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References:

Center for Disease Control and Prevention [CDC]. (2019). Binge Drinking. Retrieved
From https://www.cdc.gov/alcohol/fact-sheets/binge-drinking.htm#:~:text=Binge%20drinkin20is%20defined%20as,drinks%20in%20about%202%20hours.

Cronce, J. M., & Larimer, M. E. (2011). Individual-focused approaches to the prevention of college student drinking. Alcohol research & health : the journal of the National Institute on Alcohol Abuse and Alcoholism, 34(2), 210–221.https://www.ncbi.nlm.nih.gov/pmc/articles/PMC3342066/

Krieger, H., Young, C. M., Anthenien, A. M., & Neighbors, C. (2018). The Epidemiology of Binge Drinking Among College-Age Individuals in the United States. Alcohol research : current reviews, 39(1), 23–30. https://www.ncbi.nlm.nih.gov/pmc/articles/PMC6104967/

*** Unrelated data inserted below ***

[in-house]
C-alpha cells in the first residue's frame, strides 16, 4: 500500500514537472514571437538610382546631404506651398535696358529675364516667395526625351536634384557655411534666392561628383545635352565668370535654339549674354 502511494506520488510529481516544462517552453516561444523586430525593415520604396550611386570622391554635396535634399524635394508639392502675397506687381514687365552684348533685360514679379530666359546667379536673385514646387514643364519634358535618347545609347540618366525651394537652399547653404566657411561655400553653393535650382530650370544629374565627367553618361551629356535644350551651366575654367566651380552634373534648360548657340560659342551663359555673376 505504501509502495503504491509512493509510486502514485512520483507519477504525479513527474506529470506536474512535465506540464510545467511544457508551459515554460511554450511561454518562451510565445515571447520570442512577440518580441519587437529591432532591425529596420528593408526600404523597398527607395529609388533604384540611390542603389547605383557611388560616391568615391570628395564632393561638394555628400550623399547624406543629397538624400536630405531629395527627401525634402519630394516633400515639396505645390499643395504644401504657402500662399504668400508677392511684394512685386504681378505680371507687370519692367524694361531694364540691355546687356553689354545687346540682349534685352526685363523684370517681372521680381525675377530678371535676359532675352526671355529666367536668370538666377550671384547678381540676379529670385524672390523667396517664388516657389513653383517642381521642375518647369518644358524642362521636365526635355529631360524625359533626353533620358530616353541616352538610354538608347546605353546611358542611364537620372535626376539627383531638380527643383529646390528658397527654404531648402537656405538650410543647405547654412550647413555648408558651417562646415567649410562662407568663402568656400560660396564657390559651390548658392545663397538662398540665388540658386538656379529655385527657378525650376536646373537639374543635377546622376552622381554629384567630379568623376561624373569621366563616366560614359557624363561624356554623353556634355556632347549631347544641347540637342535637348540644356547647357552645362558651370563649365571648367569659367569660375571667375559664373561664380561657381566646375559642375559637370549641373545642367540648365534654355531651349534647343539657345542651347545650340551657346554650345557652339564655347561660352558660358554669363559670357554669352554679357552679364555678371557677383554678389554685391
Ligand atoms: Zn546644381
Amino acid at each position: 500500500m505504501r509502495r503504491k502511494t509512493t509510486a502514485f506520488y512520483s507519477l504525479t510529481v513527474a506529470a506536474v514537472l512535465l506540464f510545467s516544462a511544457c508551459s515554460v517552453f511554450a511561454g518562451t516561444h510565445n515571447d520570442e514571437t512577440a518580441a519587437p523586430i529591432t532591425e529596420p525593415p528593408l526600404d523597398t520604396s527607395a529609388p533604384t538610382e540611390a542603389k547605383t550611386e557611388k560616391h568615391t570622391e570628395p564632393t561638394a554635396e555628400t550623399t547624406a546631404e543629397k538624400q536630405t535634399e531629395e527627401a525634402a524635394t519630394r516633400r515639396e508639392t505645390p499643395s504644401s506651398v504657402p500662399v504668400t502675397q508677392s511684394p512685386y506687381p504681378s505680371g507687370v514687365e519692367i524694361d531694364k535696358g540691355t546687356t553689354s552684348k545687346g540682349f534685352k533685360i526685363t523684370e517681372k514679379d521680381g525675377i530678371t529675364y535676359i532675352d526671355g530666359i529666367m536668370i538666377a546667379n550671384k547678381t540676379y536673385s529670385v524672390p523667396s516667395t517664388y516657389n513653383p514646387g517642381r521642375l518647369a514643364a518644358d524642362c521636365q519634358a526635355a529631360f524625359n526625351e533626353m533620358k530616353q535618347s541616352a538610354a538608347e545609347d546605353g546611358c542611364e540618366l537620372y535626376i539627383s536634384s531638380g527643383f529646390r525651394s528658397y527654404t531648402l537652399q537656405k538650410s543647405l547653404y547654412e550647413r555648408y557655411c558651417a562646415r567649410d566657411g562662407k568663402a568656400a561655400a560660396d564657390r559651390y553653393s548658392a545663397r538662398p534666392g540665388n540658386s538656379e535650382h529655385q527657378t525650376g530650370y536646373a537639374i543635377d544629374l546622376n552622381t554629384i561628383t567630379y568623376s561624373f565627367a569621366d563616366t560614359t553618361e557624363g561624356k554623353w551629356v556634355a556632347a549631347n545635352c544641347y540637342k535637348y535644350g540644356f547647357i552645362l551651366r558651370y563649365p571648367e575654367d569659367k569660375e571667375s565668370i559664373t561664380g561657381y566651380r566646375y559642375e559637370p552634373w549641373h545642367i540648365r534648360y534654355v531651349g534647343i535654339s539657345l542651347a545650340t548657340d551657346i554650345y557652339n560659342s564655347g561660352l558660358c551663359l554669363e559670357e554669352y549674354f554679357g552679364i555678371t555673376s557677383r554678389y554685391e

National Institute on Alcohol Abuse and Alcoholism [NIH]. (2020). College Drinking. Retrieved by https://www.niaaa.nih.gov/publications/brochures-and-fact-
sheets/college-drinking.
National Institute on Alcohol Abuse and Alcoholism [NIH]. (2020). Fall Semester-A Time for Parents To Discuss the Risks of College Drinking
https://www.niaaa.nih.gov/publications/brochures-and-fact-sheets/time-for-parents-discuss-risks-college-drinking
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Nicolette Fascenelli